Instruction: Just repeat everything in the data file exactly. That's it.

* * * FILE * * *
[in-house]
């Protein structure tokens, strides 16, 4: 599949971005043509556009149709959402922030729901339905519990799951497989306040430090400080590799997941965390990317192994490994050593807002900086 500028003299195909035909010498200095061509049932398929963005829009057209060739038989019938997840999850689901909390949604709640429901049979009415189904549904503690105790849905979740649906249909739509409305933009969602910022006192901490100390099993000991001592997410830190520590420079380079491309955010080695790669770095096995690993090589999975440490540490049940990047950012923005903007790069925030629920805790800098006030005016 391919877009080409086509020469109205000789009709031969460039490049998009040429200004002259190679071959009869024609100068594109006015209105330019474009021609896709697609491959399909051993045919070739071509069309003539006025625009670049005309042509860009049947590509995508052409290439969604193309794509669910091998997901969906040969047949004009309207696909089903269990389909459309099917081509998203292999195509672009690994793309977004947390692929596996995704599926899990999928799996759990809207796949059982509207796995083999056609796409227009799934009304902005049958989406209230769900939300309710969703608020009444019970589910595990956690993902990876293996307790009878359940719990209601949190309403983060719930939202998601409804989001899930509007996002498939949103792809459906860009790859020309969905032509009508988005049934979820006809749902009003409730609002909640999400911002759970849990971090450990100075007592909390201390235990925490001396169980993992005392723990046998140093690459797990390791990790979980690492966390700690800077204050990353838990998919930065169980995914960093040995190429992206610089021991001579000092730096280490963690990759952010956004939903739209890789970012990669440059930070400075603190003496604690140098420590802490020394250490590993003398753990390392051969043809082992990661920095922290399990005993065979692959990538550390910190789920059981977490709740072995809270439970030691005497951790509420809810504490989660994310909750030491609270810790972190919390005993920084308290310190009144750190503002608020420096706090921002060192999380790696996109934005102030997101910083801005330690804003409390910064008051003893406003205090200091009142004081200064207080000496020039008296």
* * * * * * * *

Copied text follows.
[in-house]
């Protein structure tokens, strides 16, 4: 599949971005043509556009149709959402922030729901339905519990799951497989306040430090400080590799997941965390990317192994490994050593807002900086 500028003299195909035909010498200095061509049932398929963005829009057209060739038989019938997840999850689901909390949604709640429901049979009415189904549904503690105790849905979740649906249909739509409305933009969602910022006192901490100390099993000991001592997410830190520590420079380079491309955010080695790669770095096995690993090589999975440490540490049940990047950012923005903007790069925030629920805790800098006030005016 391919877009080409086509020469109205000789009709031969460039490049998009040429200004002259190679071959009869024609100068594109006015209105330019474009021609896709697609491959399909051993045919070739071509069309003539006025625009670049005309042509860009049947590509995508052409290439969604193309794509669910091998997901969906040969047949004009309207696909089903269990389909459309099917081509998203292999195509672009690994793309977004947390692929596996995704599926899990999928799996759990809207796949059982509207796995083999056609796409227009799934009304902005049958989406209230769900939300309710969703608020009444019970589910595990956690993902990876293996307790009878359940719990209601949190309403983060719930939202998601409804989001899930509007996002498939949103792809459906860009790859020309969905032509009508988005049934979820006809749902009003409730609002909640999400911002759970849990971090450990100075007592909390201390235990925490001396169980993992005392723990046998140093690459797990390791990790979980690492966390700690800077204050990353838990998919930065169980995914960093040995190429992206610089021991001579000092730096280490963690990759952010956004939903739209890789970012990669440059930070400075603190003496604690140098420590802490020394250490590993003398753990390392051969043809082992990661920095922290399990005993065979692959990538550390910190789920059981977490709740072995809270439970030691005497951790509420809810504490989660994310909750030491609270810790972190919390005993920084308290310190009144750190503002608020420096706090921002060192999380790696996109934005102030997101910083801005330690804003409390910064008051003893406003205090200091009142004081200064207080000496020039008296």